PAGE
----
Our next example gives us an opportunity to more thoroughly analyze a slant asymptote.
Exercise \(\PageIndex{3}\):
Sketch a detailed graph of \(h(x) = \dfrac{2x^3+5x^2+4x+1}{x^2+3x+2}\).
\( \bf Solution.\)
1. For domain, you know the drill. Solving \(x^2+3x+2 = 0\) gives \( x=2\) and \(x=1\). Our answer is \((\infty, 2) \cup (2, 1) \cup (1, \infty)\).
2. To reduce \(h(x)\), we need to factor the numerator and denominator. To factor the numerator, we use the techniques\footnote{Bet you never thought you'd never see \textit{that} stuff again before the Final Exam!} set forth in Section 3.3 and we get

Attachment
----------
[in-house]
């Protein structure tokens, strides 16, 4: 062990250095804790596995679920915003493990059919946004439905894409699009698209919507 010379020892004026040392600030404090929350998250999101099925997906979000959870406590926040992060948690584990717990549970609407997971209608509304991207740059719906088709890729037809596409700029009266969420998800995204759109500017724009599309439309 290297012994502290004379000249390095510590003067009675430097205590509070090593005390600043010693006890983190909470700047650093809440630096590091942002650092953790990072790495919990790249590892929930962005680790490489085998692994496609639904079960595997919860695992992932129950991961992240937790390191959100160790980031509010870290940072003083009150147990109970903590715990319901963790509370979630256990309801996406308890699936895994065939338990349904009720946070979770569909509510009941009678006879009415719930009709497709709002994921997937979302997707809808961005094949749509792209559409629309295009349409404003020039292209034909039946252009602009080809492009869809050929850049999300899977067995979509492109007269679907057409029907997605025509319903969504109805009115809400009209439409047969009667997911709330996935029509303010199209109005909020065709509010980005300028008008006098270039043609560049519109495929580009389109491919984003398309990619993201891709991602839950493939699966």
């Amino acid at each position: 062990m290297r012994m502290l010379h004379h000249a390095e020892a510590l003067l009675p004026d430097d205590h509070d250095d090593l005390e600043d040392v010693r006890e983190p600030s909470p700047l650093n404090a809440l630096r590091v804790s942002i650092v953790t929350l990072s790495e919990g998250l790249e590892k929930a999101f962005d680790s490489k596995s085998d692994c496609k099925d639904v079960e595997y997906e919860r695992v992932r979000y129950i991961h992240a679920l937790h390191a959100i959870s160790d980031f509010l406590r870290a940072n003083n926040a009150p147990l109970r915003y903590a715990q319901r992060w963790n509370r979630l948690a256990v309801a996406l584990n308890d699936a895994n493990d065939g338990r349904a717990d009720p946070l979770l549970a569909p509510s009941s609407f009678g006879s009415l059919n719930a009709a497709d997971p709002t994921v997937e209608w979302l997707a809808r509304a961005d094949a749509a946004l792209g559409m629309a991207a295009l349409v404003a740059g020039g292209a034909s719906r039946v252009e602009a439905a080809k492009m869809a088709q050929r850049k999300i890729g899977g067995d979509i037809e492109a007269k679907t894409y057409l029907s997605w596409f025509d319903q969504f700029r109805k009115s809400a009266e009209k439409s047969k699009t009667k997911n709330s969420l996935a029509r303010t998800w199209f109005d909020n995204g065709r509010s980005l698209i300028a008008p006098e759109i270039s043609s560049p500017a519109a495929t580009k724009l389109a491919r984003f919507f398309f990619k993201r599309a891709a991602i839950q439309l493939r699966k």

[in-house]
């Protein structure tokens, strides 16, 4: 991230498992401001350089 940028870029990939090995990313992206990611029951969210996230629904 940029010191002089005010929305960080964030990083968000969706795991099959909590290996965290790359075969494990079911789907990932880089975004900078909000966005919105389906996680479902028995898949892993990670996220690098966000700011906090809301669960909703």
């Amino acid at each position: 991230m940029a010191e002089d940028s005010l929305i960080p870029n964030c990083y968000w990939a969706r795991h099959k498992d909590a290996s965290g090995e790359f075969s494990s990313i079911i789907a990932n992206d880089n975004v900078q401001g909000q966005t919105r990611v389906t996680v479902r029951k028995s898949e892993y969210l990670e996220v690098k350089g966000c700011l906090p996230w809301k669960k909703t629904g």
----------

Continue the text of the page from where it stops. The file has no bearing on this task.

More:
\[h(x) = \dfrac{2x^3+5x^2+4x+1}{x^2+3x+2} = \dfrac{(2x+1)(x+1)^2}{(x+2)(x+1)} = \dfrac{ (2x+1) (x+1)^{\cancelto{1}{2}} }{(x+2)\cancel{(x+1)}} = \dfrac{(2x+1)(x+1)}{x+2} \]
We will use this reduced formula for \(h(x)\) as long as we're not substituting \(x=1\). To make this exclusion specific, we write \(h(x) = \frac{(2x+1)(x+1)}{x+2}\), \(x \neq 1\).
3. To find the \(x\)intercepts, as usual, we set \(h(x) = 0\) and solve. Solving \(\frac{(2x+1)(x+1)}{x+2}=0\) yields \(x=\frac{1}{2}\) and \(x=1\). The latter isn't in the domain of \(h\), so we exclude it. Our only \(x\)intercept is \(\left(\frac{1}{2}, 0\right)\). To find the \(y\)intercept, we set \( x=0\). Since \(0 \neq 1\), we can use the reduced formula for \(h(x)\) and we get \(h(0) = \frac{1}{2}\) for a \(y\)intercept of \(\left(0,\frac{1}{2}\right)\).